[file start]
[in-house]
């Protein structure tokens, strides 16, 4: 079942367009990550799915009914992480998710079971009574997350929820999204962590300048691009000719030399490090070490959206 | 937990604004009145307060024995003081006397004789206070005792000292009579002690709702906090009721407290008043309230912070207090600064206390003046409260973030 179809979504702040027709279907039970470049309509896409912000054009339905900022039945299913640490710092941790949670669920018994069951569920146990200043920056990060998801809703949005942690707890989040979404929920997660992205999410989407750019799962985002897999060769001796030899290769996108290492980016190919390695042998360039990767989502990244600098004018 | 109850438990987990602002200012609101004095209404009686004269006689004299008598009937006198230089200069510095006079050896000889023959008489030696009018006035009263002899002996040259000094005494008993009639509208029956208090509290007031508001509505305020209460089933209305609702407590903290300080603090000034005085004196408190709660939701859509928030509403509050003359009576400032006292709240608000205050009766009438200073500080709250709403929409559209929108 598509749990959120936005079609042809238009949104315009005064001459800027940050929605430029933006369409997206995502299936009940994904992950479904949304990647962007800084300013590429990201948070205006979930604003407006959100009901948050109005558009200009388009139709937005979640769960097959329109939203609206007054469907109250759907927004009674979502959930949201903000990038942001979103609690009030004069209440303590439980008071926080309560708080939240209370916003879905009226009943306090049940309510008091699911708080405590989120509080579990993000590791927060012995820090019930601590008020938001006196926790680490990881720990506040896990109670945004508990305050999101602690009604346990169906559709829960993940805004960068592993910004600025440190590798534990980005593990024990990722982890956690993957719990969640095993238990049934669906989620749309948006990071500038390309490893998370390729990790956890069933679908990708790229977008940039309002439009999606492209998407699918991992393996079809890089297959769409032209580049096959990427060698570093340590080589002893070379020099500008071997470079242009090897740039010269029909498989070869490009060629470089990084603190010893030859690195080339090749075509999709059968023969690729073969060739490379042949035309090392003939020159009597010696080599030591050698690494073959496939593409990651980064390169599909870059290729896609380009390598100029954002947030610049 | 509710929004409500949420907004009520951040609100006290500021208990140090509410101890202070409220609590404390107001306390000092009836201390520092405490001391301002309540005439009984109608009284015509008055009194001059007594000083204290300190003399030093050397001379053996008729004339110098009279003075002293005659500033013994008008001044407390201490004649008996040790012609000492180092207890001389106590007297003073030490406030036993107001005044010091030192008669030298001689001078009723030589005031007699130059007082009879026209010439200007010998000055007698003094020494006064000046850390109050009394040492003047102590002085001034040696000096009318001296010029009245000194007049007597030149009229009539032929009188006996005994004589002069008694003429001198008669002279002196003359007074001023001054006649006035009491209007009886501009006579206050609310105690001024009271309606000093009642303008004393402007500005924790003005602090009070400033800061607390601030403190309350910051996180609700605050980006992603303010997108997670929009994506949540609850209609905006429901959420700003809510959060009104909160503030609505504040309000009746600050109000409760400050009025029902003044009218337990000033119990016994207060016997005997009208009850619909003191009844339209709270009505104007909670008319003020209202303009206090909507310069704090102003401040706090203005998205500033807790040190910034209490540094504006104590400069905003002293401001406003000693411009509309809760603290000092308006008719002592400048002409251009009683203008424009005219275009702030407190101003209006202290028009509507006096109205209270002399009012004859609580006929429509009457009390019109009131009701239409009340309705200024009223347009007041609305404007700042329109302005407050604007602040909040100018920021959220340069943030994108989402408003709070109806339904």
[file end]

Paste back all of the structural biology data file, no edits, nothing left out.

[in-house]
């Protein structure tokens, strides 16, 4: 079942367009990550799915009914992480998710079971009574997350929820999204962590300048691009000719030399490090070490959206 | 937990604004009145307060024995003081006397004789206070005792000292009579002690709702906090009721407290008043309230912070207090600064206390003046409260973030 179809979504702040027709279907039970470049309509896409912000054009339905900022039945299913640490710092941790949670669920018994069951569920146990200043920056990060998801809703949005942690707890989040979404929920997660992205999410989407750019799962985002897999060769001796030899290769996108290492980016190919390695042998360039990767989502990244600098004018 | 109850438990987990602002200012609101004095209404009686004269006689004299008598009937006198230089200069510095006079050896000889023959008489030696009018006035009263002899002996040259000094005494008993009639509208029956208090509290007031508001509505305020209460089933209305609702407590903290300080603090000034005085004196408190709660939701859509928030509403509050003359009576400032006292709240608000205050009766009438200073500080709250709403929409559209929108 598509749990959120936005079609042809238009949104315009005064001459800027940050929605430029933006369409997206995502299936009940994904992950479904949304990647962007800084300013590429990201948070205006979930604003407006959100009901948050109005558009200009388009139709937005979640769960097959329109939203609206007054469907109250759907927004009674979502959930949201903000990038942001979103609690009030004069209440303590439980008071926080309560708080939240209370916003879905009226009943306090049940309510008091699911708080405590989120509080579990993000590791927060012995820090019930601590008020938001006196926790680490990881720990506040896990109670945004508990305050999101602690009604346990169906559709829960993940805004960068592993910004600025440190590798534990980005593990024990990722982890956690993957719990969640095993238990049934669906989620749309948006990071500038390309490893998370390729990790956890069933679908990708790229977008940039309002439009999606492209998407699918991992393996079809890089297959769409032209580049096959990427060698570093340590080589002893070379020099500008071997470079242009090897740039010269029909498989070869490009060629470089990084603190010893030859690195080339090749075509999709059968023969690729073969060739490379042949035309090392003939020159009597010696080599030591050698690494073959496939593409990651980064390169599909870059290729896609380009390598100029954002947030610049 | 509710929004409500949420907004009520951040609100006290500021208990140090509410101890202070409220609590404390107001306390000092009836201390520092405490001391301002309540005439009984109608009284015509008055009194001059007594000083204290300190003399030093050397001379053996008729004339110098009279003075002293005659500033013994008008001044407390201490004649008996040790012609000492180092207890001389106590007297003073030490406030036993107001005044010091030192008669030298001689001078009723030589005031007699130059007082009879026209010439200007010998000055007698003094020494006064000046850390109050009394040492003047102590002085001034040696000096009318001296010029009245000194007049007597030149009229009539032929009188006996005994004589002069008694003429001198008669002279002196003359007074001023001054006649006035009491209007009886501009006579206050609310105690001024009271309606000093009642303008004393402007500005924790003005602090009070400033800061607390601030403190309350910051996180609700605050980006992603303010997108997670929009994506949540609850209609905006429901959420700003809510959060009104909160503030609505504040309000009746600050109000409760400050009025029902003044009218337990000033119990016994207060016997005997009208009850619909003191009844339209709270009505104007909670008319003020209202303009206090909507310069704090102003401040706090203005998205500033807790040190910034209490540094504006104590400069905003002293401001406003000693411009509309809760603290000092308006008719002592400048002409251009009683203008424009005219275009702030407190101003209006202290028009509507006096109205209270002399009012004859609580006929429509009457009390019109009131009701239409009340309705200024009223347009007041609305404007700042329109302005407050604007602040909040100018920021959220340069943030994108989402408003709070109806339904």